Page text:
I don’t know what to do or say right now. I don’t even know how to settle my breath when I read about or focus on the horrors that are happening in the US. There’s a lot to be done, and I want to do my share, pull my weight. This requires strength and stamina and stability. I think that being in and on and around water– for me– will help me gather myself for the work to be done.
Readers, I hope one or more of the elements speaks to you and strengthens and sustains you. Thank you for reading.
As many of you readers know, I bought myself a new-to-me kayak in honor of my 60th birthday in April. It’s a used (but in beautiful condition) Epic GPS Ultra– 12 ‘ 11″ (3.3 meters), weighing 27 lbs (12 1/4 kg)!
This weekend marked my debut outing with my very first boat. Seasoned kayaker and good friend Janet met me at the boat ramp on the Concord River. But first I had to load the boat on top of the car by myself. ACK!
I had taken pictures of all the places the boat was tied down when Janet and I had previously loaded it on my car. We used foam blocks and straps tying the blocks to the car and the boat to the blocks. Also there was a bow line, connected under the hood of my car. This was the setup I was to reproduce.
tl:dr version: it wasn’t pretty, but it happened. I managed (with three phone calls to Janet) to load the boat and get it to the launch intact. I had loaded it backwards (stern to the front), which made Janet smile. Thing #1 learned- always load the kayak with the bow facing front. It’s apparently a kayaker superstition, which I’m happy to respect.
Unloading the boat was easy, as was getting it to the launch– did I mention it only weighs 27 lbs? Then comes a hard-for-me part: getting in (and then out of) the boat. I have always had a hard time getting in and out of kayaks without a lot of help (even with help, honestly). It totally stresses me out. I’ve tipped over so many times, it’s no longer surprises anyone who paddles with me. For you kayakers out there, I’m the queen of the shallow-water wet exit and solo rescue…
Yes, there are loads of techniques for getting in and out of kayaks, and I’ve had 1) a lot of instruction; 2) a lot of experience kayaking off and on over more than a decade; and 3) a lot of help and tips from friends. And still it feels scary and embarrassing.
Which leads me to thing #2 learned: getting in and out of my boat is something I can practice, both on grass and in the water. After all, I have my own boat now– why not play around with ways to deal with this so that I can avoid throwing a conniption fit every time I go paddling?
I did some googling (as one does), and discovered I’m not the only person who has trouble getting in and out of a kayak. One site suggests that, if the water is warm enough, just tip over and roll out of the boat (which in fact I did– twice– during our paddling outing). It worked fine, other than getting me wet. But, as Janet reminded me, kayaking is a water sport… Still, it would be nice to have drier options.
Once we got on the water though, the fun began.
We paddled easily down the river, chatting and looking at the many birds. We even saw a happy yellow lab fetching sticks in the water. I was getting used to steering this boat, which has no rudder or skeg, and also is flat on the bottom (as opposed to angled in a v-shape). Also I was getting used to paddling again after a hiatus of at least 3 years (wow). Which gets me to thing #3 re-learned: I love being on the water in a kayak! I hadn’t actually forgotten, but I had been away from it for a long time. It’s so great to be back! I’ve already made plans to kayak with some friends next weekend, and will keep it up this summer.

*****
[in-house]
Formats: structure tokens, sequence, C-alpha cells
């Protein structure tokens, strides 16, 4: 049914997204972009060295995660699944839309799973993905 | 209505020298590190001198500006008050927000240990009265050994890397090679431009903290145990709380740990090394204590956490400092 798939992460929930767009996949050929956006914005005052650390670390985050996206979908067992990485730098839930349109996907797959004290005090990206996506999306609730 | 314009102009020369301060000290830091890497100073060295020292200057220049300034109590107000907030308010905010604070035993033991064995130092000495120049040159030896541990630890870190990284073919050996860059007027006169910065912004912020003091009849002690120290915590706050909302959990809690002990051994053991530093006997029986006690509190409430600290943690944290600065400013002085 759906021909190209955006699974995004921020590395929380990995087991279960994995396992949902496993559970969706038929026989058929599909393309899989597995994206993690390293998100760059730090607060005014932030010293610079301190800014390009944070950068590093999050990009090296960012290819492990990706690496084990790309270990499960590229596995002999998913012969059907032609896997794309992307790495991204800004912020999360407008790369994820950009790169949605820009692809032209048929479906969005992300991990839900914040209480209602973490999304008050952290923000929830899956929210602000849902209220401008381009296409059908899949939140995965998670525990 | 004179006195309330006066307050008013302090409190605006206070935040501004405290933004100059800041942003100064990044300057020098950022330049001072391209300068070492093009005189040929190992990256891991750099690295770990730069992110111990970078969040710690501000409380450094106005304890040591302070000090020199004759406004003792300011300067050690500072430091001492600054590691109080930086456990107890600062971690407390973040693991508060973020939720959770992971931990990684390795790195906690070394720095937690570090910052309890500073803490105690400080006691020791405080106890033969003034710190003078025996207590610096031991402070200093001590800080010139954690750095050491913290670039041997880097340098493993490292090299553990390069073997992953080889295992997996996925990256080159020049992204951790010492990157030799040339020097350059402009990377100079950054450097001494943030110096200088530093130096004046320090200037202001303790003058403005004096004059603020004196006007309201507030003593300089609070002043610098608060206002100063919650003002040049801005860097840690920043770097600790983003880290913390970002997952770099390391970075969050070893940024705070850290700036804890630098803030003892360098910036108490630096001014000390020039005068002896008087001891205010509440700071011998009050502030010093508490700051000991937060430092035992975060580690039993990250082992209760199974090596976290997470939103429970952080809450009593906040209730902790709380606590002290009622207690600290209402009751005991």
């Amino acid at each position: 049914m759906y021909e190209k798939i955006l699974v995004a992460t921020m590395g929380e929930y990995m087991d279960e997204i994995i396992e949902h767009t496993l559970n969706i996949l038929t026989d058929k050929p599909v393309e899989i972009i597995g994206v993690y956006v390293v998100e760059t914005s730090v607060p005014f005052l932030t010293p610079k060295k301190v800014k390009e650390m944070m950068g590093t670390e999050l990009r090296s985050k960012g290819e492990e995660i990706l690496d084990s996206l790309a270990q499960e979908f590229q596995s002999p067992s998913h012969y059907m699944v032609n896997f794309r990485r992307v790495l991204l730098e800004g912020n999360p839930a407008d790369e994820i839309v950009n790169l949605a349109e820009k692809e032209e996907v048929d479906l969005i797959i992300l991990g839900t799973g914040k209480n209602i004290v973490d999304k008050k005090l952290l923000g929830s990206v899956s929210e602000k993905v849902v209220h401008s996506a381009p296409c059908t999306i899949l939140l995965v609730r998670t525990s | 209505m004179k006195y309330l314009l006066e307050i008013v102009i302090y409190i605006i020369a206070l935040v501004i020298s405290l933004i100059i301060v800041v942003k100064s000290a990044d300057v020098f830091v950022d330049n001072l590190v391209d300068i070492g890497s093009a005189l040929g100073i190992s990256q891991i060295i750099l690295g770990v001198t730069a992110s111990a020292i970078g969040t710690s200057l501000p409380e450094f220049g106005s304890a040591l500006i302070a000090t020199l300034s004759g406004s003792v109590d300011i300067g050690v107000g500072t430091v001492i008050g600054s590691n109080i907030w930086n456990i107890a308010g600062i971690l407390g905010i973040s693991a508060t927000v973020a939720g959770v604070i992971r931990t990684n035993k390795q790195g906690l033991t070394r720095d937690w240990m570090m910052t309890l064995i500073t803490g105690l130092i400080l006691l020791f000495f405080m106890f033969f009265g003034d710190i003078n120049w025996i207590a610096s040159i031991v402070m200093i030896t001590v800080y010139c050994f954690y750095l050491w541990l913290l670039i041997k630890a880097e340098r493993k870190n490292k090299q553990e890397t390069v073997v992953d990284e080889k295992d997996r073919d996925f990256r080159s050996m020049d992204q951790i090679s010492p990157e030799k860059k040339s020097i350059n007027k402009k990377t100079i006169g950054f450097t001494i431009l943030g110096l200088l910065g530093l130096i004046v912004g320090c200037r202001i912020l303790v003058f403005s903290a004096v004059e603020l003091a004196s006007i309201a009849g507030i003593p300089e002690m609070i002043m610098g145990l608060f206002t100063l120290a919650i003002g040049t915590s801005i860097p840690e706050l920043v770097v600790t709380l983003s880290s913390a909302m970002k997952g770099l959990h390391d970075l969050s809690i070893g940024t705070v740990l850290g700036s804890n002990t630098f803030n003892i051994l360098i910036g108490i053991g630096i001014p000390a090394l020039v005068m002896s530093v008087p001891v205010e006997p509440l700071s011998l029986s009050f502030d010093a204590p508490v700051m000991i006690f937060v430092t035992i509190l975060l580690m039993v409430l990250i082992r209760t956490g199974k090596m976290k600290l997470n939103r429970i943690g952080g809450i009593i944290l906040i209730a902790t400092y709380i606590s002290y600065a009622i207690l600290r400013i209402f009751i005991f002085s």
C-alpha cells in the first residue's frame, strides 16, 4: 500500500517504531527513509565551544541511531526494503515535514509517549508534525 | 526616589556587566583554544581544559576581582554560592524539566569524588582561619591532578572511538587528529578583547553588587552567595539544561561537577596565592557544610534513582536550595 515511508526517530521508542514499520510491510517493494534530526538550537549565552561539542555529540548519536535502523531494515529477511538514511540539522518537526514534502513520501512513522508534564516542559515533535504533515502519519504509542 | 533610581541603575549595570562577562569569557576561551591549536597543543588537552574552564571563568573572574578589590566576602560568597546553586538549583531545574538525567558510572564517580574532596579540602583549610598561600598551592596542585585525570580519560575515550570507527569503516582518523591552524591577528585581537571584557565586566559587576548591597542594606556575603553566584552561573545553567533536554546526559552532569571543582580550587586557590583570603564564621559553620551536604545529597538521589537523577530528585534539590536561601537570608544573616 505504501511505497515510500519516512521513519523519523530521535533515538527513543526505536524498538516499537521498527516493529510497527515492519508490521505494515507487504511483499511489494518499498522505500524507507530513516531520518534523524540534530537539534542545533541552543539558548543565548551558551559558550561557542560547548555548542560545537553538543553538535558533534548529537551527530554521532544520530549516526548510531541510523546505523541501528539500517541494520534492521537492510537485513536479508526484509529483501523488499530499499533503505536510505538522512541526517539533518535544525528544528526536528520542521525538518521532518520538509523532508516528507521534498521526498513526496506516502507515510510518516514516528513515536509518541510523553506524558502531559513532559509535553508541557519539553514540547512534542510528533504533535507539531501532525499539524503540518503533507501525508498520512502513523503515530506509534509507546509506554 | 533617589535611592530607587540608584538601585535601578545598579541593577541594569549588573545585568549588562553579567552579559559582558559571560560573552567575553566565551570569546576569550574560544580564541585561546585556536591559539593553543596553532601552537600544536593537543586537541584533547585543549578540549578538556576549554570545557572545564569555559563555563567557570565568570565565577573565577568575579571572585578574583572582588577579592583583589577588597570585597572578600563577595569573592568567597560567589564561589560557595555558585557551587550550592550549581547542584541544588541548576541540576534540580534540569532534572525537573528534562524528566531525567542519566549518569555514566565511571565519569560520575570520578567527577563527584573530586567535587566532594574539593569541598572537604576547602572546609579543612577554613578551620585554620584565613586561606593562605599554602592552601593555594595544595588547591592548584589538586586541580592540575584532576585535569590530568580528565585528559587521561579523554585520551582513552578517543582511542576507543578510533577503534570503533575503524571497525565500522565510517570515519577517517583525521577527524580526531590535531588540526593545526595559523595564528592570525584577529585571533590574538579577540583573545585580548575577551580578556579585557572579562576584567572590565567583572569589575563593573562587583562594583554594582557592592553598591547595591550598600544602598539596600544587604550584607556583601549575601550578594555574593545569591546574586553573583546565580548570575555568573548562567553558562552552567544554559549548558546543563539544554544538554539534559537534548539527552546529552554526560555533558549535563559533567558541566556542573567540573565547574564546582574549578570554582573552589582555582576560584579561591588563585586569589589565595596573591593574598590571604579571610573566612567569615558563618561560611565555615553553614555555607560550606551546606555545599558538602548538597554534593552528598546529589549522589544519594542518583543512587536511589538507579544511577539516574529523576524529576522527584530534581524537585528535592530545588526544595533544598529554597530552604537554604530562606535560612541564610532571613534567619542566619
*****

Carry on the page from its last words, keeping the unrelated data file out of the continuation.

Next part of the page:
But of course there’s still the issue of loading the boat on my car and unloading it. Twice. All by myself. Enter thing #4 learned: there are some super-cool gadgety kayak carriers out there for every price point and preference. Janet recommended, and I ordered an inflatable roof rack that will carry my boat easily, and has built-in D rings for tying my boat to the rack and tying the rack to my car. It was delivered just as I had loaded the boat onto my car using foam blocks (a fine low-cost way, but this is much better). I took the package with me, and Janet and I tried it out for my boat’s trip back home.
It is easy-peasy to use, inexpensive and simple to store. Perfect.
As we were able to depart, Janet told me that she keeps a notebook to log her paddling trips, noting location, distance, conditions, etc. But she also writes about things she’s learned or needs to learn based on that trip. She suggested I do the same. I like this idea. So, for the last thing, #5, I close with: note my experiences and what I learned from them, and what I can change or add or subtract for next time. This will prepare me for future trips and help me enjoy paddling even more. I’m down with that.
Readers, what have you had to remind yourselves about or relearn when coming back to a sport you were away from? Has it been fun? How have you dealt with the stresses and changes? I’d love to hear from you.
Say hello to a gently-used Epic GPX Ultra kayak. It’s 12′ 11″ (363 cm) long, and weighs 27 lbs (12.24 kg). That is super-duper-light! This means I can load, unload and carry my boat all by myself, without any help at all. That was the main sticking point for buying a kayak– sea kayaks weigh on average 50 lbs (22.6 kg) or more, and are 14–17 feet long (426–518 cm) which makes them awkward and unwieldy for moving around. This baby is light, maneuverable, and apparently built for speed. I’m so happy we found each other!
This kayak is not, however, built for serious ocean conditions; it’s fine in calmer coastal waters, but not for playing in big seas, ocean rocks, or for surfing. That’s okay– I’m looking for mellow scenic paddles in fresh and saltwater. If I decide to do multi-day or big-water trips, I can rent or borrow something for that purpose. But until then, I’m not going to need a bigger boat…
It was easy (for my friend Janet) to load the kayak on my car. And it was easy for me to unload it at my house. Here it is, sitting jauntily on top, not bothering anyone: